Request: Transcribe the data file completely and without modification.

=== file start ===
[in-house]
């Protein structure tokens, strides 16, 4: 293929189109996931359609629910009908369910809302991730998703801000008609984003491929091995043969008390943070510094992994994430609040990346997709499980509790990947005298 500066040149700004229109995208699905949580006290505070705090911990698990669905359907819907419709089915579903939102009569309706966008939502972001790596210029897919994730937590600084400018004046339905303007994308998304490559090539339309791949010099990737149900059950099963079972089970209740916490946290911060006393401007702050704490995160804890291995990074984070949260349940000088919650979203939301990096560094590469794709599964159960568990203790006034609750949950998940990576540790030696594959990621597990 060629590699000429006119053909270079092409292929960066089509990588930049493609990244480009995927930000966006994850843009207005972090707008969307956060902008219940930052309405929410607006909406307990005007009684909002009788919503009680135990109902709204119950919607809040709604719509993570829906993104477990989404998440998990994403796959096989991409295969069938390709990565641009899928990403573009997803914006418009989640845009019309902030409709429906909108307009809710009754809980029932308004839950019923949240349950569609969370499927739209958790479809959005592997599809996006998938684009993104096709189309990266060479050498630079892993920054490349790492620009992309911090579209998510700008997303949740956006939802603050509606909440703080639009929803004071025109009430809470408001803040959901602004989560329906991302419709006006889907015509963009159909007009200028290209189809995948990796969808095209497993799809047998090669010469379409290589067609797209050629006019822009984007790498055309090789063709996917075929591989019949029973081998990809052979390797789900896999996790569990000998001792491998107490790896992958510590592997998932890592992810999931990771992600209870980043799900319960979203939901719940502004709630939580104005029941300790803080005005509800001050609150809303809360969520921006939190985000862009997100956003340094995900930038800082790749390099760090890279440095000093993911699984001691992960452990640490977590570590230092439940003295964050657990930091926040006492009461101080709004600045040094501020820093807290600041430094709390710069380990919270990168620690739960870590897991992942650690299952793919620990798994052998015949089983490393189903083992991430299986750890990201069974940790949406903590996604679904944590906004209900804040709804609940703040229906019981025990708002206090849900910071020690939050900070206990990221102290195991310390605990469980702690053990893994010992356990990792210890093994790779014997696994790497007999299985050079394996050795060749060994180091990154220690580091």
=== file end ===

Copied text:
[in-house]
């Protein structure tokens, strides 16, 4: 293929189109996931359609629910009908369910809302991730998703801000008609984003491929091995043969008390943070510094992994994430609040990346997709499980509790990947005298 500066040149700004229109995208699905949580006290505070705090911990698990669905359907819907419709089915579903939102009569309706966008939502972001790596210029897919994730937590600084400018004046339905303007994308998304490559090539339309791949010099990737149900059950099963079972089970209740916490946290911060006393401007702050704490995160804890291995990074984070949260349940000088919650979203939301990096560094590469794709599964159960568990203790006034609750949950998940990576540790030696594959990621597990 060629590699000429006119053909270079092409292929960066089509990588930049493609990244480009995927930000966006994850843009207005972090707008969307956060902008219940930052309405929410607006909406307990005007009684909002009788919503009680135990109902709204119950919607809040709604719509993570829906993104477990989404998440998990994403796959096989991409295969069938390709990565641009899928990403573009997803914006418009989640845009019309902030409709429906909108307009809710009754809980029932308004839950019923949240349950569609969370499927739209958790479809959005592997599809996006998938684009993104096709189309990266060479050498630079892993920054490349790492620009992309911090579209998510700008997303949740956006939802603050509606909440703080639009929803004071025109009430809470408001803040959901602004989560329906991302419709006006889907015509963009159909007009200028290209189809995948990796969808095209497993799809047998090669010469379409290589067609797209050629006019822009984007790498055309090789063709996917075929591989019949029973081998990809052979390797789900896999996790569990000998001792491998107490790896992958510590592997998932890592992810999931990771992600209870980043799900319960979203939901719940502004709630939580104005029941300790803080005005509800001050609150809303809360969520921006939190985000862009997100956003340094995900930038800082790749390099760090890279440095000093993911699984001691992960452990640490977590570590230092439940003295964050657990930091926040006492009461101080709004600045040094501020820093807290600041430094709390710069380990919270990168620690739960870590897991992942650690299952793919620990798994052998015949089983490393189903083992991430299986750890990201069974940790949406903590996604679904944590906004209900804040709804609940703040229906019981025990708002206090849900910071020690939050900070206990990221102290195991310390605990469980702690053990893994010992356990990792210890093994790779014997696994790497007999299985050079394996050795060749060994180091990154220690580091």